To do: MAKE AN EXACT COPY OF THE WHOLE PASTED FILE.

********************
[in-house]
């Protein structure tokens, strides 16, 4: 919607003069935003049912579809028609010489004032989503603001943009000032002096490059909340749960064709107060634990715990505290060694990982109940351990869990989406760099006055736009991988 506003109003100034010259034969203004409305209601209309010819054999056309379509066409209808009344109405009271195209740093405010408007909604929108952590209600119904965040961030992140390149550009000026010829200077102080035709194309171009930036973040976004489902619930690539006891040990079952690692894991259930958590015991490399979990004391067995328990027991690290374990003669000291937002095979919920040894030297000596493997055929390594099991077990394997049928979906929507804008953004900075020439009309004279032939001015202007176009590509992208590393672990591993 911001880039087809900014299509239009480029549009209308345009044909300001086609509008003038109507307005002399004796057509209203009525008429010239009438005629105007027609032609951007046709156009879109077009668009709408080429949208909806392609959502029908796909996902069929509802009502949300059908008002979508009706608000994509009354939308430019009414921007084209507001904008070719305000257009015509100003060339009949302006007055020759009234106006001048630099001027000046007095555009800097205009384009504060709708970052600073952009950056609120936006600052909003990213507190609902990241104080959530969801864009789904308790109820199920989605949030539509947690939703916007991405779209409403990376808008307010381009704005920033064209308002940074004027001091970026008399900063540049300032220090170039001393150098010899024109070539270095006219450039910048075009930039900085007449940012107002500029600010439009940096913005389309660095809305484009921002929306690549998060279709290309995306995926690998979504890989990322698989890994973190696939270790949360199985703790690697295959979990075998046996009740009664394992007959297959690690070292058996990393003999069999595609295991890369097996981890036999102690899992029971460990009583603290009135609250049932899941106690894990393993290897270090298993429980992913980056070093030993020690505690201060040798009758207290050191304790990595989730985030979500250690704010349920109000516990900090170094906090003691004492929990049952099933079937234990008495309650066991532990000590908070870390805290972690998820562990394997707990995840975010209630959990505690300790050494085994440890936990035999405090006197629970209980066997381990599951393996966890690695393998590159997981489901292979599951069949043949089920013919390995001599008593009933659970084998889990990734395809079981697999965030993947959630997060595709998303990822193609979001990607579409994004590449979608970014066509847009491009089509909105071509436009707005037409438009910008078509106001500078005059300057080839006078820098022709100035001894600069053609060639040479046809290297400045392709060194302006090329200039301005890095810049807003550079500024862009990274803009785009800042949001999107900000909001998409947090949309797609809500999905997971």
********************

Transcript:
[in-house]
């Protein structure tokens, strides 16, 4: 919607003069935003049912579809028609010489004032989503603001943009000032002096490059909340749960064709107060634990715990505290060694990982109940351990869990989406760099006055736009991988 506003109003100034010259034969203004409305209601209309010819054999056309379509066409209808009344109405009271195209740093405010408007909604929108952590209600119904965040961030992140390149550009000026010829200077102080035709194309171009930036973040976004489902619930690539006891040990079952690692894991259930958590015991490399979990004391067995328990027991690290374990003669000291937002095979919920040894030297000596493997055929390594099991077990394997049928979906929507804008953004900075020439009309004279032939001015202007176009590509992208590393672990591993 911001880039087809900014299509239009480029549009209308345009044909300001086609509008003038109507307005002399004796057509209203009525008429010239009438005629105007027609032609951007046709156009879109077009668009709408080429949208909806392609959502029908796909996902069929509802009502949300059908008002979508009706608000994509009354939308430019009414921007084209507001904008070719305000257009015509100003060339009949302006007055020759009234106006001048630099001027000046007095555009800097205009384009504060709708970052600073952009950056609120936006600052909003990213507190609902990241104080959530969801864009789904308790109820199920989605949030539509947690939703916007991405779209409403990376808008307010381009704005920033064209308002940074004027001091970026008399900063540049300032220090170039001393150098010899024109070539270095006219450039910048075009930039900085007449940012107002500029600010439009940096913005389309660095809305484009921002929306690549998060279709290309995306995926690998979504890989990322698989890994973190696939270790949360199985703790690697295959979990075998046996009740009664394992007959297959690690070292058996990393003999069999595609295991890369097996981890036999102690899992029971460990009583603290009135609250049932899941106690894990393993290897270090298993429980992913980056070093030993020690505690201060040798009758207290050191304790990595989730985030979500250690704010349920109000516990900090170094906090003691004492929990049952099933079937234990008495309650066991532990000590908070870390805290972690998820562990394997707990995840975010209630959990505690300790050494085994440890936990035999405090006197629970209980066997381990599951393996966890690695393998590159997981489901292979599951069949043949089920013919390995001599008593009933659970084998889990990734395809079981697999965030993947959630997060595709998303990822193609979001990607579409994004590449979608970014066509847009491009089509909105071509436009707005037409438009910008078509106001500078005059300057080839006078820098022709100035001894600069053609060639040479046809290297400045392709060194302006090329200039301005890095810049807003550079500024862009990274803009785009800042949001999107900000909001998409947090949309797609809500999905997971």